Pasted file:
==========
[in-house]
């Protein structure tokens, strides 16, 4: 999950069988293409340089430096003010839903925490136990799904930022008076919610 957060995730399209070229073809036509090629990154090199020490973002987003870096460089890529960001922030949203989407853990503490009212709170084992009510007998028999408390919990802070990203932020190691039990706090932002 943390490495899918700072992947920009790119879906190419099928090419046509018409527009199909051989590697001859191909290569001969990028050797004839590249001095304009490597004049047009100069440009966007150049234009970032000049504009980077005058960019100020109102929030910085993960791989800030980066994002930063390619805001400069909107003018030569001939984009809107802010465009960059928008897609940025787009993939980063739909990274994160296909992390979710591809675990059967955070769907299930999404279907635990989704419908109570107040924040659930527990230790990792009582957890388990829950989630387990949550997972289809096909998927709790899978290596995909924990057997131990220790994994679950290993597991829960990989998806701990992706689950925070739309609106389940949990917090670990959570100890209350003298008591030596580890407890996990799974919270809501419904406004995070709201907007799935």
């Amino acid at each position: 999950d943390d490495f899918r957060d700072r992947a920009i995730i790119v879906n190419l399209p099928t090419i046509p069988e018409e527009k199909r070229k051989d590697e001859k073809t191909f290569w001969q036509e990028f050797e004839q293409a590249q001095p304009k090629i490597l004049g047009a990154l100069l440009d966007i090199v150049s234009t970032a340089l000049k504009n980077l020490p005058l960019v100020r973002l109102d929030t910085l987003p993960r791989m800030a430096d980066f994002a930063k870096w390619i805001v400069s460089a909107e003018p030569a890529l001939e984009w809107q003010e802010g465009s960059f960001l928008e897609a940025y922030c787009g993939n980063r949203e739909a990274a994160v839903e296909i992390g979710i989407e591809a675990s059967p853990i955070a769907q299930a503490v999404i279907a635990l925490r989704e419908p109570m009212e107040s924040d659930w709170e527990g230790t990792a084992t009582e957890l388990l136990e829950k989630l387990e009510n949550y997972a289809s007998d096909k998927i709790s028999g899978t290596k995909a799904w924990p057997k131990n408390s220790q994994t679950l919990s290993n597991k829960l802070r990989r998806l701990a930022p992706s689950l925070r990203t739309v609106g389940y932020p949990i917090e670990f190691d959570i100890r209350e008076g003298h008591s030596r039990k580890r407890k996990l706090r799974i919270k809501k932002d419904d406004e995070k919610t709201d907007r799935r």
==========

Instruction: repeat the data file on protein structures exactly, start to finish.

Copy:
[in-house]
């Protein structure tokens, strides 16, 4: 999950069988293409340089430096003010839903925490136990799904930022008076919610 957060995730399209070229073809036509090629990154090199020490973002987003870096460089890529960001922030949203989407853990503490009212709170084992009510007998028999408390919990802070990203932020190691039990706090932002 943390490495899918700072992947920009790119879906190419099928090419046509018409527009199909051989590697001859191909290569001969990028050797004839590249001095304009490597004049047009100069440009966007150049234009970032000049504009980077005058960019100020109102929030910085993960791989800030980066994002930063390619805001400069909107003018030569001939984009809107802010465009960059928008897609940025787009993939980063739909990274994160296909992390979710591809675990059967955070769907299930999404279907635990989704419908109570107040924040659930527990230790990792009582957890388990829950989630387990949550997972289809096909998927709790899978290596995909924990057997131990220790994994679950290993597991829960990989998806701990992706689950925070739309609106389940949990917090670990959570100890209350003298008591030596580890407890996990799974919270809501419904406004995070709201907007799935």
């Amino acid at each position: 999950d943390d490495f899918r957060d700072r992947a920009i995730i790119v879906n190419l399209p099928t090419i046509p069988e018409e527009k199909r070229k051989d590697e001859k073809t191909f290569w001969q036509e990028f050797e004839q293409a590249q001095p304009k090629i490597l004049g047009a990154l100069l440009d966007i090199v150049s234009t970032a340089l000049k504009n980077l020490p005058l960019v100020r973002l109102d929030t910085l987003p993960r791989m800030a430096d980066f994002a930063k870096w390619i805001v400069s460089a909107e003018p030569a890529l001939e984009w809107q003010e802010g465009s960059f960001l928008e897609a940025y922030c787009g993939n980063r949203e739909a990274a994160v839903e296909i992390g979710i989407e591809a675990s059967p853990i955070a769907q299930a503490v999404i279907a635990l925490r989704e419908p109570m009212e107040s924040d659930w709170e527990g230790t990792a084992t009582e957890l388990l136990e829950k989630l387990e009510n949550y997972a289809s007998d096909k998927i709790s028999g899978t290596k995909a799904w924990p057997k131990n408390s220790q994994t679950l919990s290993n597991k829960l802070r990989r998806l701990a930022p992706s689950l925070r990203t739309v609106g389940y932020p949990i917090e670990f190691d959570i100890r209350e008076g003298h008591s030596r039990k580890r407890k996990l706090r799974i919270k809501k932002d419904d406004e995070k919610t709201d907007r799935r």